ACNE is a chronic disease of the skin. It starts in preadolescence and, for some, lasts well into the 30s. There is an 80% inheritance factor from first degree relatives; these forms are more severe. The reasons for an increase in the number of adult women getting this disease are unknown; however, research is ongoing. We do have effective treatments now!

Acne consists of three different etiologies: INFECTION, INFLAMMATION, AND KERATINIZATION.

INFECTION: Predominantly Propionibacterium acnes bacteria and some staphylococcus aureus.

INFLAMMATION: Overwhelming predominance of sebum.

KERATINIZATION: Disturbed keratin content in the follicle.

There are three distinct zones on the skin with different causes of ACNE: The well-known T Zone, now considered the NT zone; the U zone; and the O zone. All areas distinct in their sebum concentration and inflammation. There is no association with foods, smoking, or sun exposure; however, one study has an association with the amount of dairy consumed.  This is promising, but limited based on the number of the persons studied. (Sun exposure to inflamed skin can result in hyperpigmentation)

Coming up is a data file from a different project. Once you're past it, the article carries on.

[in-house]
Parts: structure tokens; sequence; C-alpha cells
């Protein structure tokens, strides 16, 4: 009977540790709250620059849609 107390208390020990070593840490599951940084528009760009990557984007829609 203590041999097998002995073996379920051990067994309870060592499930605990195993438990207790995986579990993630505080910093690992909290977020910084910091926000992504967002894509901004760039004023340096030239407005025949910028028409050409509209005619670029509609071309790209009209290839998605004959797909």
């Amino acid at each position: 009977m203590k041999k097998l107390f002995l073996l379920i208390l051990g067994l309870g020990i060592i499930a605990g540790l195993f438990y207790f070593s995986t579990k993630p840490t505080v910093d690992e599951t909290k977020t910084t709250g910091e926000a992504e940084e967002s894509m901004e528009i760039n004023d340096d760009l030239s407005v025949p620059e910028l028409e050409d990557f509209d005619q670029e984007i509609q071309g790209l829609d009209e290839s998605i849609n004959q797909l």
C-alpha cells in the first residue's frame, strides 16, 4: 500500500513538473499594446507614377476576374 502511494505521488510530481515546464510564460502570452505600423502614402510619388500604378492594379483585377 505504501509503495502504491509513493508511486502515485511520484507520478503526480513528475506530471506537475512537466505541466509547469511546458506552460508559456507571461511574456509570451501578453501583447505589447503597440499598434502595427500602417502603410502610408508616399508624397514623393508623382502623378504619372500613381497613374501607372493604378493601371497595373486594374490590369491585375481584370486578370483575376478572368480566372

One subpopulation has seen an increased incidence of acne: Adult women. Statistically, these individuals’ only risk factors were associated with more stressors in their life. Of those, they only had a more severe case of the inflammation. Some medical and psychological diseases are associated with the presence of skin conditions; acne is just one example.

As more and more research is completed, we have found that inflammation is the leading problem with this and many other diseases.  Many have been ruled out but there are many more to find.

Both topical and oral medications that target this process first will be the best long term plan. ONCE the inflammation is under control, then you can start to repair the damage.